Skip to main content

An Important Conversation about an "Idle Notion"

Once again, Bill Moyers brings us a voice that needs to be heard; that of linguist, professor and author John McWhorter. The starting point for tonight's conversation on Bill Moyers' Journal was Eric Holder's comments on needing a "conversation on race" and on our being a "nation of cowards." Holder's statement does a grand disservice. It labels, it assumes, it presumes. And it ignores the thousands of Americans who have fought for civil rights and racial equality, Americans of all "colors." I thought the new Attorney General was smarter than that.

Fortunately, John McWhorter is smarter than that. In his conversation tonight with Bill Moyers, he stated, "Conversation about race, I think, is an idle notion." It is becoming, in fact, a meaningless notion. I believe that we might even be reaching the point where such a "conversation" may recreate "racial" problems that were on their way to being resolved. McWhorter emphasized the need to uplift communities and recapped a key fact: This country just elected an African-American president--by a very large majority. Let's take this as a next starting point, keep moving ahead, keep working to fix whatever needs a fixin'.

You owe it to yourself to listen to this insightful and intelligent conversation with this African American scholar. Watch the video here. Read the interview transcript here. But don't stop there. Take a cue from McWhorter and pay more attention to what you say, how you say it, why you say it, and just what it is you take and make from the alphabet soup we call English. Language is the tool with which we make our lives work, with which we explore and resolve differences. McWhorter's latest book on language is:

His books on African-American (emphasis on the word American--they apply to all of us):

Why Hip-Hop Can't Save Black America

Winning the Race: Beyond the Crisis in Black America

Automatically Black: Essays for the Black Silent Majority

Links to his articles are here.


Popular posts from this blog

Life without Television, Part 2

I began life without television with relief, which was consistent Monday through Friday. The first few weekends, though, felt awkward, anxious, lonely. When PBS has good programming on Saturday nights, it is extraordinarily good. Father Brown, Phryne Fisher, New Tricks... Extraordinary acting, high production values, and I fantasize about the pudgy, brilliant priest just perhaps having an innocent crush on one of his special parishioners, which would be moi. 

I called a friend one Sunday. "Maybe television helped with my anxiety more than I realized," I said. She told me about her aunt who, after her husband's death, kept the television on in his "man cave" 24/7. He has been gone years now. The television goes on, everlasting, in his absence. I don't blame her. Much of my frequent and prolonged television viewing began with grief.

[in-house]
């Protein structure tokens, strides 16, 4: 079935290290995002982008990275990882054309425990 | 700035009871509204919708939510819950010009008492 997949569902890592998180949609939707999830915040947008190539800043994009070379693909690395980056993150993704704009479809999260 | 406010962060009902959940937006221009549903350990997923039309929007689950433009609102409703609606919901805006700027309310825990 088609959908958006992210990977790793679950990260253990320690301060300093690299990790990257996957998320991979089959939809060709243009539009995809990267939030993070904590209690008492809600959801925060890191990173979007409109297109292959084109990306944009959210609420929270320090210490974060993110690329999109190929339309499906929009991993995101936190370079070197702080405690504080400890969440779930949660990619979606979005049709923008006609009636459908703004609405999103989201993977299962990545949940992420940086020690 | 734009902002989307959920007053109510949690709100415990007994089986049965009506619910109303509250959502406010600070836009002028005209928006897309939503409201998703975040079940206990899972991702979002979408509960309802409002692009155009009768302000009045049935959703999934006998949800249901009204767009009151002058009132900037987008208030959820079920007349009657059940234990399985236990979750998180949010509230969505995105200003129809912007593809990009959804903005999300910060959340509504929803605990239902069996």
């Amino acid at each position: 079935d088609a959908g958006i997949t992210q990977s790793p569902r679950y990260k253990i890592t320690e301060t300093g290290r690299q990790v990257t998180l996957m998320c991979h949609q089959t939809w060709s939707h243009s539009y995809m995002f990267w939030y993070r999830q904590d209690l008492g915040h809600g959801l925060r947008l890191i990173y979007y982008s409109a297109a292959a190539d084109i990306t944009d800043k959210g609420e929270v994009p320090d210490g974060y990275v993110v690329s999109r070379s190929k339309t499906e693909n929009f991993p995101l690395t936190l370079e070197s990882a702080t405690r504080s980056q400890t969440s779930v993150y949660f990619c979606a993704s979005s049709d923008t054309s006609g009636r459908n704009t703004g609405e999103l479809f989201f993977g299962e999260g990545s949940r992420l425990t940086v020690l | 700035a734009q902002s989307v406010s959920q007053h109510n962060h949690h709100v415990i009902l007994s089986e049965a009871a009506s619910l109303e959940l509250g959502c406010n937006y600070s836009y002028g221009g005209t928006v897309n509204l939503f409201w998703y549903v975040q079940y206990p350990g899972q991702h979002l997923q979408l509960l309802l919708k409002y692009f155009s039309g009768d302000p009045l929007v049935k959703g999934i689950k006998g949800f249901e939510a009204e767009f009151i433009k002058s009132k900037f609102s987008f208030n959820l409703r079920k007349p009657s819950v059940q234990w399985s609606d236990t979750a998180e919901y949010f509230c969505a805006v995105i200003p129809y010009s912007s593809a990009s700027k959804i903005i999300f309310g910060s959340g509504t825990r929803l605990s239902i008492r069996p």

After my sister died, I would watch almost anything, especially late at night when sleep eluded me. I even watched Convoy with …

Our Texas, My Texas: "Memories we carry like scars and diamonds"

This post title includes a quote from Hermine Pinson's poem, "Four Sisters and the Dance." As you read, it will become clear why.

I was 7 when my father earned his Ph.D. from Duke. He then accepted a teaching position at a small private college in a rural Texas town in the 1960s. Population was 5,000, give or take a few. Our Texas roots ran deep, and we saw this return to the Lone Star State as a homecoming. So, I left the lyrical landscape of the Carolinas and the small private school where I had become nearly fluent in French. Then, I entered the hot, dry world of that small town. 

We did not yet have a place to live. Our family of five, including our infant brother, camped out in the girls' dorm for several weeks. Our furniture was stored on the university theater stage while my parents searched for a home. I was riding in the car with my dad and a member of the university administration and overheard their conversation. My father wondered where he could find help …

Whose day?

Years ago, I made some collages using pages from a desk calendar from the Metropolitan Museum of Art. The image that leads this post is one. Inside the hearts and flowers is a picture from the MMA collection of  a Japanese screen made in the 16th century. It is titled Tagasode, which means Whose sleeves?  The title comes from a 10th-century poem:

The fragrance seems even more alluring than the hue, Whose sleeves have brushed past? Or would it be this plum tree blossoming here at home?
Iro yori mo ka koso awaredo omohoyure tagasode fureshi ado no ume zo mo
The word haunts: tagasode. Whose sleeves? The question floats in my mind like a cloud on a still day. The sleeves materialize in my mind's eye. I hear them move through hushed air. I can imagine, though not name, the scent of the person to whom those sleeves belong. It's not unlike smelling the scent of your infant's clothes, or holding the perfume bottle that belonged to your don't need to open it... you know tha…